Do you feign/fake emotional response? Why? When? Is it OK to do this?

  1. Haseena Firdousia profile image72
    Haseena Firdousiaposted 4 years ago

    Do you feign/fake emotional response? Why? When? Is it OK to do this?

  2. jabelufiroz profile image72
    jabelufirozposted 4 years ago

    You are so angry you refuse to act, and no one can ever make you do what you don't want to. This is as violent and destructive as a fist fight but so much more deniable and self-righteous. If you want to look good while doing bad, this is the approach for you, but don't be surprised if you get stuck in a long, painful, and destructive cycle.
    Hostile Inaction,
    Covert violence,
    Covert defiance,
    Stealth spite,
    Seeking revenge by refusing to act.
    Modes and Techniques
    Here are some of the passive aggressive ways people express their anger:

    Grin fake: Saying “yes” and smiling pleasantly while meaning “no way”.
    Denying hostility; “who me?”
    Exploiting plausible deniability; “I never would have done that.”
    Looking good while doing bad.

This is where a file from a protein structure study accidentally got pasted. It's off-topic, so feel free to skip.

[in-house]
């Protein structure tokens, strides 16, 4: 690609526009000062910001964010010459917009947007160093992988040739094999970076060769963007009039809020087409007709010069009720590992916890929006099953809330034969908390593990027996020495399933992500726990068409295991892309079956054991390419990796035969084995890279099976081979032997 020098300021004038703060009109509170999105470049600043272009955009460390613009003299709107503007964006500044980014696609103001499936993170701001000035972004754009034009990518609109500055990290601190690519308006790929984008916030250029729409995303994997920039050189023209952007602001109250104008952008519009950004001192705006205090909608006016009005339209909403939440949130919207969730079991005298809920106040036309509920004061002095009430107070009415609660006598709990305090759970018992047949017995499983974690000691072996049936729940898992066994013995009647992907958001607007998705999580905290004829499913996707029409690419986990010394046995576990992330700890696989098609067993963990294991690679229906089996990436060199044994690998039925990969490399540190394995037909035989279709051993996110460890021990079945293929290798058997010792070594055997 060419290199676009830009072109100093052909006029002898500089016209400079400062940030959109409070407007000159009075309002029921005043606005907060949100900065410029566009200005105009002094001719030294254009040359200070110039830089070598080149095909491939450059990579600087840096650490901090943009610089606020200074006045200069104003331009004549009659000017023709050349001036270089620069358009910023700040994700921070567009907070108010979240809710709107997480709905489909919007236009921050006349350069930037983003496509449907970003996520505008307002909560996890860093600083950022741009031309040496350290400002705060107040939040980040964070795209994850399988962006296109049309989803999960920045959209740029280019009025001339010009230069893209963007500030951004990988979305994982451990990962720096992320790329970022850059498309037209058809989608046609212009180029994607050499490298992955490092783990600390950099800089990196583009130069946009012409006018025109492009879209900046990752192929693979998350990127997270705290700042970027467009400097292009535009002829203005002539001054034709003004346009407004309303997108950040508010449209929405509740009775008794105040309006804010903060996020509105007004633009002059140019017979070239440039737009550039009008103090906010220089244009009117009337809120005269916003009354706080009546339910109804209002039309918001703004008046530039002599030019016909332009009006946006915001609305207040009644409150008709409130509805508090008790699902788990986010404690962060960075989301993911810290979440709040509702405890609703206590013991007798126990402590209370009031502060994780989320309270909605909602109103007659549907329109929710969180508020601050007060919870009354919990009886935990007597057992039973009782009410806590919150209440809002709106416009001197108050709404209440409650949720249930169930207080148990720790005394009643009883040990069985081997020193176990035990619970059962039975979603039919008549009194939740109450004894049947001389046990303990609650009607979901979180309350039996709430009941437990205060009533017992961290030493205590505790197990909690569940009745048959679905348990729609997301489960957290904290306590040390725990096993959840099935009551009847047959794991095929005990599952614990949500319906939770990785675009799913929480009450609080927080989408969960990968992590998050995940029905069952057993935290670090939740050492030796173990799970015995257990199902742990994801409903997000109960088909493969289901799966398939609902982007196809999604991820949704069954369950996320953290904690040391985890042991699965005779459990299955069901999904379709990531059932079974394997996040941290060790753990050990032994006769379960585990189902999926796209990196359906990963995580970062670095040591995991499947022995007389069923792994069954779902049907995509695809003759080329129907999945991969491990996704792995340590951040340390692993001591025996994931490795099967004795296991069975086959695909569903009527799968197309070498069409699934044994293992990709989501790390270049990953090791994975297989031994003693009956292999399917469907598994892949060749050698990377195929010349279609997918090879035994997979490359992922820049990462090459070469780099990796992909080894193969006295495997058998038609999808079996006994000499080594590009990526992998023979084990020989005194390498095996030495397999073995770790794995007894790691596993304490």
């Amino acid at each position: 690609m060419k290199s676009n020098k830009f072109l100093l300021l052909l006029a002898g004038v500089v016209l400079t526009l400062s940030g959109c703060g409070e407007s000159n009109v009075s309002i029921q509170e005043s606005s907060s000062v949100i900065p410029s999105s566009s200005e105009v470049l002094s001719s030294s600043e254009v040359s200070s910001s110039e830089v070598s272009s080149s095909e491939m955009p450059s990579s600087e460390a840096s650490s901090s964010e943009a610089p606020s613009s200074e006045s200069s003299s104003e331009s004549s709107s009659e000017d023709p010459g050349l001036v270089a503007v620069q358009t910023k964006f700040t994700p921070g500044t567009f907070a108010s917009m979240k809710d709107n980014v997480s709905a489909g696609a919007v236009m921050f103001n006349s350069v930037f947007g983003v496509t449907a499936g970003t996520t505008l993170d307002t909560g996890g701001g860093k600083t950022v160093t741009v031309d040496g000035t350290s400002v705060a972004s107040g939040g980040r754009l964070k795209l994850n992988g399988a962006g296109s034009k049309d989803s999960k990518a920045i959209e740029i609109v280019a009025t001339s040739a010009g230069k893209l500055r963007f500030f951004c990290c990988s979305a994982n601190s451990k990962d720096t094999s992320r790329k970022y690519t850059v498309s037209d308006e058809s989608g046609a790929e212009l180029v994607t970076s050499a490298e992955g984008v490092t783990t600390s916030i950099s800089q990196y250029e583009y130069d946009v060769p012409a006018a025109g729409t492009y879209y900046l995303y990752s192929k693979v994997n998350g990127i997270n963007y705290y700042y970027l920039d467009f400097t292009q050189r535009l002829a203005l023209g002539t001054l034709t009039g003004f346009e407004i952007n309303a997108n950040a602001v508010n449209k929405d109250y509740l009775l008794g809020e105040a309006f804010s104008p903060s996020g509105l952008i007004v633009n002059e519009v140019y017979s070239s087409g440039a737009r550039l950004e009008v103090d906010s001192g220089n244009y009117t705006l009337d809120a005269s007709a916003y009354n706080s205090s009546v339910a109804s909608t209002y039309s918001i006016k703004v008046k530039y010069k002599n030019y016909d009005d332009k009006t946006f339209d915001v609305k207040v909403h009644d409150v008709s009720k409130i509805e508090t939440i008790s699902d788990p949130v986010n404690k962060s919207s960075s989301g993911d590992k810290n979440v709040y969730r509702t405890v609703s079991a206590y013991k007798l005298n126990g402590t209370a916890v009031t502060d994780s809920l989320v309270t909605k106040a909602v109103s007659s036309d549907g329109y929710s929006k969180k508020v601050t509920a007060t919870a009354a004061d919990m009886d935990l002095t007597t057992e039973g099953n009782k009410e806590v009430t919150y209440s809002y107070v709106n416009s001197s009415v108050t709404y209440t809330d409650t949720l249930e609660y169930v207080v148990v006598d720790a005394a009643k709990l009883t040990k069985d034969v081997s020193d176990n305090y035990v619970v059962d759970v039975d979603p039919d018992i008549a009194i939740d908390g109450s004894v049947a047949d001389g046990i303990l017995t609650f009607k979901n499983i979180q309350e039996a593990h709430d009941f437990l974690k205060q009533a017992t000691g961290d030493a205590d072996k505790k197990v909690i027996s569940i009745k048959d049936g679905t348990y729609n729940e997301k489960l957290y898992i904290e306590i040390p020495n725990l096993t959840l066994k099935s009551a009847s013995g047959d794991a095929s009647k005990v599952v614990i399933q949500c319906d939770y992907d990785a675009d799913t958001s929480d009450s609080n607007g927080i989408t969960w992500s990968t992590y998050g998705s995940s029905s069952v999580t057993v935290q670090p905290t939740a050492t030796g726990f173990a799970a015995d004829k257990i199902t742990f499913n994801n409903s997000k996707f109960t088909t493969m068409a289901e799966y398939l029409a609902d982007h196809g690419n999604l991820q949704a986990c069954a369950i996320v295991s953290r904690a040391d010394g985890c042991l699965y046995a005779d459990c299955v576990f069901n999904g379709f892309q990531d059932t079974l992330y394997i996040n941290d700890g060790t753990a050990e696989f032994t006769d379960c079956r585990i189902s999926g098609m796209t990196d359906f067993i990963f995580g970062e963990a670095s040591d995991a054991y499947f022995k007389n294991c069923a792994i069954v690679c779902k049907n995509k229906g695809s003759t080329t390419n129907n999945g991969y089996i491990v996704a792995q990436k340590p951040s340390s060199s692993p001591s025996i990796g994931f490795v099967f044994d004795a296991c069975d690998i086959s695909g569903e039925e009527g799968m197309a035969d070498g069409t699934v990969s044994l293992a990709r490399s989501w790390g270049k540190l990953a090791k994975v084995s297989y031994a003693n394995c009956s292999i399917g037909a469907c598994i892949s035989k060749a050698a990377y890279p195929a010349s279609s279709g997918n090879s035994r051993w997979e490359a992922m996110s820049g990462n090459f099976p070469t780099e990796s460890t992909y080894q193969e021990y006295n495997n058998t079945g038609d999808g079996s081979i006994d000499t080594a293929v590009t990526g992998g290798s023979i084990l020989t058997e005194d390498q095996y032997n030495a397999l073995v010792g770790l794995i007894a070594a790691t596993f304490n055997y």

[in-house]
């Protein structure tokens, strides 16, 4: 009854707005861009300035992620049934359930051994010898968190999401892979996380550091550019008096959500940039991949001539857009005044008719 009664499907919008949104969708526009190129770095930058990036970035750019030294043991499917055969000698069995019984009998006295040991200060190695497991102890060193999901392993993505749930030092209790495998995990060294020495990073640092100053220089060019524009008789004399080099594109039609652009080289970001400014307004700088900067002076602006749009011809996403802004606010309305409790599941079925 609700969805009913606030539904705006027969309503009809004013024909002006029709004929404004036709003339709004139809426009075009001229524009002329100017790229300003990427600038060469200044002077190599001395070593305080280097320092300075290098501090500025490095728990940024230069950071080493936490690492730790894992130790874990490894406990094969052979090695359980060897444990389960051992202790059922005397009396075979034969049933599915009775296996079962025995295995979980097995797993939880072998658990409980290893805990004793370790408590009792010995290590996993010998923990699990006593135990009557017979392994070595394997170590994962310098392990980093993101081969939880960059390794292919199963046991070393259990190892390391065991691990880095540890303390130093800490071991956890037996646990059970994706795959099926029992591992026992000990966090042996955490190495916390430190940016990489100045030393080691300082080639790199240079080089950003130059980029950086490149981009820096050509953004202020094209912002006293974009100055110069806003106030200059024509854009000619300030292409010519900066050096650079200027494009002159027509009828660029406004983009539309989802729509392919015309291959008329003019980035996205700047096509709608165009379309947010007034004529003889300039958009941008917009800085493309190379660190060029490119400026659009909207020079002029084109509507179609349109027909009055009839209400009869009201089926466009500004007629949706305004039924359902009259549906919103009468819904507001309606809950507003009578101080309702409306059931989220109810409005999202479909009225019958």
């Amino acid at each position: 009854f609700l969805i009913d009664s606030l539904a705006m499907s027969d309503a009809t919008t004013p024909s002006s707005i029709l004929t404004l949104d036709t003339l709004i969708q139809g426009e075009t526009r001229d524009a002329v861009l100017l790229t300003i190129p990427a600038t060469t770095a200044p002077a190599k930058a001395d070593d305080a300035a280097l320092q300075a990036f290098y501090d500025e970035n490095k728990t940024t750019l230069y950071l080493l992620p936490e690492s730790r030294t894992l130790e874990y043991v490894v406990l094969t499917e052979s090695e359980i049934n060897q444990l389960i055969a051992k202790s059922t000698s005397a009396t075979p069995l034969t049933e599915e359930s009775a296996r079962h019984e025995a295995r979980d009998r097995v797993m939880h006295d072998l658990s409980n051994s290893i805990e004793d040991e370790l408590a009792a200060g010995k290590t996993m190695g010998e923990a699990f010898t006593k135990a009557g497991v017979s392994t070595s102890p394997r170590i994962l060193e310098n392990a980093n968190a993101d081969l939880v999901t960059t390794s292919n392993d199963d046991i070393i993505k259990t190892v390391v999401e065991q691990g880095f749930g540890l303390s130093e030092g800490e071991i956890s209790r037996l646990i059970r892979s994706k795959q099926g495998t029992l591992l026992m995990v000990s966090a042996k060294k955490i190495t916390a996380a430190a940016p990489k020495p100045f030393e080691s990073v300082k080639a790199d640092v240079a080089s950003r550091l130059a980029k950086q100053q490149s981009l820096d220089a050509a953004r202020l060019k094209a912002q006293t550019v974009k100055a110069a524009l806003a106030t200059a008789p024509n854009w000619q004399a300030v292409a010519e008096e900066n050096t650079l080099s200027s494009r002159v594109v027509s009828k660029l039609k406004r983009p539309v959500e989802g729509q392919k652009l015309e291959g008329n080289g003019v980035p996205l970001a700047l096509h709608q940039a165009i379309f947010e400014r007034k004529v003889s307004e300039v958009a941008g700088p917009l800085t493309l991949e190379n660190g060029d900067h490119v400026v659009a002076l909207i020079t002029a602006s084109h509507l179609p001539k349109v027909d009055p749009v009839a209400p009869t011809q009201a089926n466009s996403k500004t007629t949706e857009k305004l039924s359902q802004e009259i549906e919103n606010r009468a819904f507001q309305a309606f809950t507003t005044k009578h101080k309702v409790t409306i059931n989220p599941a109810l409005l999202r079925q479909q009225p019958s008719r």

Delay and other forms of obstruction.
    The “silent treatment” and other forms of pouting and playing the victim.
    Stonewalling; stalling or delaying especially by refusing to answer questions or cooperate.
    Manipulation; controlling people without letting them know you are doing so. Acting outside of trust.
    Passive withdrawal, lack of response, lack of cooperation, sabotage, covert revenge.
    Suffering in silence . . . while fueling resentment, justifying retaliation, and expecting to gain leverage, pity, or salvation for your suffering.
    Playing the victim, feigning powerlessness, pretending you don't have any choices, denying your responsibility.
    Playing the martyr—publicly selecting (or acquiescing to) an undesirable alternative for the purpose of justifying revenge or extracting pity.
    Talking about your adversary while never talking to him about the troubling behavior.
    Fueling the Fire
    A particularly destructive cycle happens when a passive aggressive response is used in a relationship with an overtly hostile or violent adversary. The overtly hostile person is provoked into performing a particularly violent anger display. This is then used to justify the passive aggressive response: “I'll show him and I refuse to become violent like he is.” This hostile inaction fuels the rage of the overtly hostile partner and the cycle continues or escalates. End the cycle by working together to travel down a constructive anger path.